The United Kingdom prospective diabetes study is a multicentre, prospective, randomised, intervention trial, started in 1977, which aims primarily to determine whether improved glycaemic control in noninsulin dependent diabetic patients will prevent diabetic complications and their associated morbidity and mortality.6 The secondary aim is to evaluate whether any particular drug is better than treatment with diet alone. If diet alone is not sufficient to lower the fasting plasma glucose concentration to </=6 mmol/l in newly diagnosed non-insulin dependent diabetes, reduction can often be achieved with a sulphonylurea (such as chlorpropamide7 or glibenclamide*REF 8*), metformin,8 or a basal insulin supplement provided by ultralente insulin.9 We report the relative efficacy of these drugs in 2520 patients.
Subjects and methods
A total of 6147 patients aged 25 to 65 years with newly diagnosed non-insulin dependent diabetes (fasting plasma glucose >6 mmol/l on two occasions) were referred to the study between 1977 and 1987. Subjects were excluded if they had severe vascular disease (myocardial infarction in the past year, current angina, or heart failure); accelerated hypertension; proliferative or preproliferative retinopathy; renal failure with plasma creatinine concentration >175 μmol/l; other life threatening diseases (such as cancer); an illness requiring systemic steroids (such as severe asthma); an occupation which precluded insulin treatment (such as bus driver); language difficulties; or ketonuria >3 mmol/l suggestive of insulin dependent diabetes. We excluded 1675 from the study but these patients had a similar mean age (52 (SD 8) years), sex distribution (58% men), and median fasting plasma glucose concentration (11.2 (interquartile range 8.2-15.1) mmol/l) to those recruited.
All patients recruited gave informed consent. During the three month run in period hormonal contraceptive pill or hormonal replacement therapy was stopped (if reasonable) and a loop diuretic (frusemide) was substituted for thiazides when appropriate. Subjects were seen monthly and advised to follow a diet containing about 50% carbohydrate, low saturated fat, and moderately high fibre, with reduced total energy content if obese. A further 397 patients were withdrawn because additional exclusion criteria were discovered or because of non-compliance during the run in period.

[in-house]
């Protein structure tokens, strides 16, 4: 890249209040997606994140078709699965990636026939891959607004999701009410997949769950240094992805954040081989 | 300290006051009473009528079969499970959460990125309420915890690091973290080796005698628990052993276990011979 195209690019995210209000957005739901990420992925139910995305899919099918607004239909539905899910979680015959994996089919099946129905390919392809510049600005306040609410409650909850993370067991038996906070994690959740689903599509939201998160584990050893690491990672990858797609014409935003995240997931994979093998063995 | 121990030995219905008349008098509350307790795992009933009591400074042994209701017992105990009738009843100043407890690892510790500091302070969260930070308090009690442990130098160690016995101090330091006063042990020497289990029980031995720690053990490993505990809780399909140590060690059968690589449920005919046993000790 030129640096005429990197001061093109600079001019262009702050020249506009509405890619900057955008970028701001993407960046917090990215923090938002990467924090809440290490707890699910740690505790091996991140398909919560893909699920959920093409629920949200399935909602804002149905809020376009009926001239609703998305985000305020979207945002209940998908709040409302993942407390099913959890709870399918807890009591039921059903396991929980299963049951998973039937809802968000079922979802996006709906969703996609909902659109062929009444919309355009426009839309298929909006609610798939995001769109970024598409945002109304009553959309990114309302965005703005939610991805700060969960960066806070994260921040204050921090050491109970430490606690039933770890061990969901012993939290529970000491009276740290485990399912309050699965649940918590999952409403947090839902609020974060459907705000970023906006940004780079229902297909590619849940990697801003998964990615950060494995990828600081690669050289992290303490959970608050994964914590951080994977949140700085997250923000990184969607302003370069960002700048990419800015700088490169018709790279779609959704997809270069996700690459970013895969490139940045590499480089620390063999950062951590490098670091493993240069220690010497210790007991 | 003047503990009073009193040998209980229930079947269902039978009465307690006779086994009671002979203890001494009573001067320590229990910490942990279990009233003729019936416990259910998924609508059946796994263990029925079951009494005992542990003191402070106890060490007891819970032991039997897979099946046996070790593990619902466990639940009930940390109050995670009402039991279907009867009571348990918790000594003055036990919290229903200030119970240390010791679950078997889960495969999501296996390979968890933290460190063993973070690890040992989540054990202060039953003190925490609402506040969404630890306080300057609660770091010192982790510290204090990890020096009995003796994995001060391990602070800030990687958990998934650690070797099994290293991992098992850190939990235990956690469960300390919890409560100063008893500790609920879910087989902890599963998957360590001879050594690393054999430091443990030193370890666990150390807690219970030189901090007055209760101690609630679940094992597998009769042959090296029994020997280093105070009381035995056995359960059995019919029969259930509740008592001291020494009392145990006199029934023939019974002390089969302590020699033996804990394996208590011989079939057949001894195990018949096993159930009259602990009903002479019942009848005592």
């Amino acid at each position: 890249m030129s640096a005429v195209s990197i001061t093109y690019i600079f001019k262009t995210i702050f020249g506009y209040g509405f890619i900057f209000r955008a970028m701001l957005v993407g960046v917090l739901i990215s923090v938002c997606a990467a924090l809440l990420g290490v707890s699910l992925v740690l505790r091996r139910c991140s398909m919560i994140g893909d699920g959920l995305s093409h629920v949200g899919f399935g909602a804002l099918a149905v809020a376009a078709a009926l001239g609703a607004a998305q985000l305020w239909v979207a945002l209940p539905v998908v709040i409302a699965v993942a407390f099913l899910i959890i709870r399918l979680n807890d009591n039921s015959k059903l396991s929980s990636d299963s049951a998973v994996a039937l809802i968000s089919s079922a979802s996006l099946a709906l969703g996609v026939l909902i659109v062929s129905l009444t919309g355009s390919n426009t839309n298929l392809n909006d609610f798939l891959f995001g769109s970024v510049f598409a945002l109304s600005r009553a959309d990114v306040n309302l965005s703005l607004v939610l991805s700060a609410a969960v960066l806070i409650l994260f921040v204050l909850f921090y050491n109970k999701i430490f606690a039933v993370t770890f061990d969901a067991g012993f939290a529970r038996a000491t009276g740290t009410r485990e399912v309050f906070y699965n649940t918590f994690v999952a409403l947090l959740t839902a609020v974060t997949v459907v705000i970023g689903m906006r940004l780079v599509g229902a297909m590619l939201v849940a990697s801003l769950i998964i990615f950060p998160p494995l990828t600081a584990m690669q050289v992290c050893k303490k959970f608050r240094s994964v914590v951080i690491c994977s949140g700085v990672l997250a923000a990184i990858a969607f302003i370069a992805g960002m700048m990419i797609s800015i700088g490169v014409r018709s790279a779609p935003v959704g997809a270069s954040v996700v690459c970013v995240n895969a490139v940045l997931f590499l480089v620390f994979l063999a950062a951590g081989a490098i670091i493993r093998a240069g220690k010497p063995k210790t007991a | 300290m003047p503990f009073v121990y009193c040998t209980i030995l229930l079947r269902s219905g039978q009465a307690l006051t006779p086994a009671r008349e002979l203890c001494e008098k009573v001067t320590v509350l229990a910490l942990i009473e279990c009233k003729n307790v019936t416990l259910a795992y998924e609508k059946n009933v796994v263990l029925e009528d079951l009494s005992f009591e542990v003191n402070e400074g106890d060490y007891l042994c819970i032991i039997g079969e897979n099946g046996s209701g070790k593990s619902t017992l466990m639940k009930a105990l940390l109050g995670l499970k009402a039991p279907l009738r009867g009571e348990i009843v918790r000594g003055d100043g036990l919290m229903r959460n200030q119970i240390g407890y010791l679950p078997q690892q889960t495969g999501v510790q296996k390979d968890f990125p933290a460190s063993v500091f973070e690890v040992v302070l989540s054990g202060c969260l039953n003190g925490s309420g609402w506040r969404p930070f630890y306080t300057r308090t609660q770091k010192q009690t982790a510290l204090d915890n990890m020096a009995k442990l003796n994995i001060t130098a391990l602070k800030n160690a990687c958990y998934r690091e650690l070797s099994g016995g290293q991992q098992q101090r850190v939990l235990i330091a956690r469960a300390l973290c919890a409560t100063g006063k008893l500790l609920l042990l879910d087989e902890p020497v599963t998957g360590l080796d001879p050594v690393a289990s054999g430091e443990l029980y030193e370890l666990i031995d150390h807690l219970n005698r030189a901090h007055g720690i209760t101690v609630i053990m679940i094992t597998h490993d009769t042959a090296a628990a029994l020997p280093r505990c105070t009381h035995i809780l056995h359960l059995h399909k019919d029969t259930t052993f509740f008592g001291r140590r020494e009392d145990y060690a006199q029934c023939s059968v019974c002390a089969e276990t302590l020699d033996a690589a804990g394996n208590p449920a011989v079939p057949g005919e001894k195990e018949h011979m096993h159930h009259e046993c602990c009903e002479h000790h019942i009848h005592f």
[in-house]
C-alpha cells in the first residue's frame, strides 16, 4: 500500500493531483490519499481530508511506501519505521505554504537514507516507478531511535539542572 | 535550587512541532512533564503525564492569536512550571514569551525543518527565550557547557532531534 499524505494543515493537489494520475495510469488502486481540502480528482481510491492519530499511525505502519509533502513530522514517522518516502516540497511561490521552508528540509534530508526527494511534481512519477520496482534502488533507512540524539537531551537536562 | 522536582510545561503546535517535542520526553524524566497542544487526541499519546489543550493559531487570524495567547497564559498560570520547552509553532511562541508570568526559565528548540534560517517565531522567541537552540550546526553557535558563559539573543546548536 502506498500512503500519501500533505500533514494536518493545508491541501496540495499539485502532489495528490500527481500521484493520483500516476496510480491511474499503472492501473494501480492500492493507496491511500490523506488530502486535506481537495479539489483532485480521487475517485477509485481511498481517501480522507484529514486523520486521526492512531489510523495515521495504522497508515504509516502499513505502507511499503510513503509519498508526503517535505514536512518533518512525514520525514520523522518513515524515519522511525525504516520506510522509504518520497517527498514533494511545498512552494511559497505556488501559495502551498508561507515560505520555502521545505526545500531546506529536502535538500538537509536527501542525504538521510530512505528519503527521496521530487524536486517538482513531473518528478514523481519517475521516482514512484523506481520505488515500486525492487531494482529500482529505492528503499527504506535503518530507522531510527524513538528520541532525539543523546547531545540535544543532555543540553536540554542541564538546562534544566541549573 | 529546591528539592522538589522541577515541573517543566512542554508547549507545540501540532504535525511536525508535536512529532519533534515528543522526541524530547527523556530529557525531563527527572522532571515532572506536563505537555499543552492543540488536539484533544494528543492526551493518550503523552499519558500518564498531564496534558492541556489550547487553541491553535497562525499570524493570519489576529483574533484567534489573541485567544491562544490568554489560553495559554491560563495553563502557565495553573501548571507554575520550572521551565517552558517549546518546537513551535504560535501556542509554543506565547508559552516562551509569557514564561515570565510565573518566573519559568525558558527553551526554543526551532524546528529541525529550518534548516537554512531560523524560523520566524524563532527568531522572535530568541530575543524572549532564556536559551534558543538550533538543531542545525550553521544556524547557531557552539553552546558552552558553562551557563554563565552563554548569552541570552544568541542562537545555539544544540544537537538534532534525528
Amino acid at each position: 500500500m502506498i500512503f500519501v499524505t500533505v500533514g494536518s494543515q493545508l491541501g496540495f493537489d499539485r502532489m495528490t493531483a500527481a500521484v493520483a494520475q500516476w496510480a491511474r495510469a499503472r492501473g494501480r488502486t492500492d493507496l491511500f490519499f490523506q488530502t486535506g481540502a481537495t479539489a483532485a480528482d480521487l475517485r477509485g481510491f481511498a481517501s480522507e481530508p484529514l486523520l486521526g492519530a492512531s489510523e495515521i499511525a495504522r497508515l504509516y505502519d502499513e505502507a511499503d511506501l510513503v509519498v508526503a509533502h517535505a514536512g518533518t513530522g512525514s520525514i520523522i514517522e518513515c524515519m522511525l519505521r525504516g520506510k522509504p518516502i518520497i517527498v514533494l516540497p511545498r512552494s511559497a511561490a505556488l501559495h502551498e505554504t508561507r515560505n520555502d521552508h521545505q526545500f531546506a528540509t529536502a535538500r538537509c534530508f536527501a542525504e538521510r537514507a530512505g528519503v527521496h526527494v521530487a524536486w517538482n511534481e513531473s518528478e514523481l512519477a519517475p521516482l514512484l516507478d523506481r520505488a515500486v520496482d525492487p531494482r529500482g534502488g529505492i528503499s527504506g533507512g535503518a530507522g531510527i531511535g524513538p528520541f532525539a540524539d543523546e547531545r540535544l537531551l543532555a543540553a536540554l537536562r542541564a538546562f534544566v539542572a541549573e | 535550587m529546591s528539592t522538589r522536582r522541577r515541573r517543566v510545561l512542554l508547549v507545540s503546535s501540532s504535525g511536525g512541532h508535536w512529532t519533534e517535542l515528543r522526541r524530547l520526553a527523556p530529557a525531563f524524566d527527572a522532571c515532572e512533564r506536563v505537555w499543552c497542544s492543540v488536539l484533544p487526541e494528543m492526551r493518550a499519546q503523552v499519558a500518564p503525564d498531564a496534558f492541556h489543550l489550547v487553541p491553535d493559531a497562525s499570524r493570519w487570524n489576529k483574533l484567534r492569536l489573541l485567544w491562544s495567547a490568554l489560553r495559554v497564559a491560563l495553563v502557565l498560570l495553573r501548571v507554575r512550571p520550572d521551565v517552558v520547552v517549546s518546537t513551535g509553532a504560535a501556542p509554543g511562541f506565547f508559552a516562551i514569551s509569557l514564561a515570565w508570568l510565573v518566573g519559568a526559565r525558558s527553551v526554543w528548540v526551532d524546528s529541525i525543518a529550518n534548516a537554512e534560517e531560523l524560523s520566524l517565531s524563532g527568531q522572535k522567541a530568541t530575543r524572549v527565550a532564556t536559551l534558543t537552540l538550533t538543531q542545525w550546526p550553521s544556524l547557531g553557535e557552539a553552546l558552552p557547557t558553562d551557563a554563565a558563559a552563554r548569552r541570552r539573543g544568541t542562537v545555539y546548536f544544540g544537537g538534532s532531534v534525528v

Of the 4075 remaining subjects, 560 continued to have fasting plasma glucose values above 15.0 mmol/l or hyperglycaemic symptoms, 746 successfully reduced their fasting plasma glucose to </=6.0 mmol/l, and 2769 continued to have raised fasting plasma glucose concentrations of 6.1–14.9 mmol/l but no hyperglycaemic symptoms. These 2769 patients were entered into the randomisation. Of these, 249 were lost to follow up or died during the first three years of the study leaving 2520 subjects who are reported on here.
Subjects were stratified for obesity before randomisation to treatment in the following proportions: nonobese subjects—diet alone (30%), diet plus chlorpropamide (20%), diet plus glibenclamide (20%), diet plus insulin (30%); obese subjects (>/=120% ideal body weight10)—diet alone (24%), diet plus chlorpropamide (16%), diet plus glibenclamide (16%), diet plus insulin (24%), diet plus metformin (20%) (table I). All patients regularly received dietary advice, with most centres having a dedicated dietitian. The dietary principles published by the British Diabetic Association were followed.11 Overweight subjects were advised to reduce their energy intake in proportion to the degree of obesity and usual food intake. Drugs were prescribed at each three monthly visit, at which time patients were asked specifically about compliance.
Patients randomised to diet only were seen every three months and received specialist dietary advice, repeated as necessary, aiming for further weight reduction if obese and weight maintenance otherwise. Patients in whom symptoms reappeared, or in whom fasting plasma glucose concentrations rose to >/=15.0 mmol/l were secondarily randomised to sulphonylurea, insulin, or biguanide in the same proportions as in the main randomisation. The doses were increased to avoid symptoms and to reduce the fasting plasma glucose concentration to below 15 mmol/l.
CHLORPROPAMIDE AND GLIBENCLAMIDE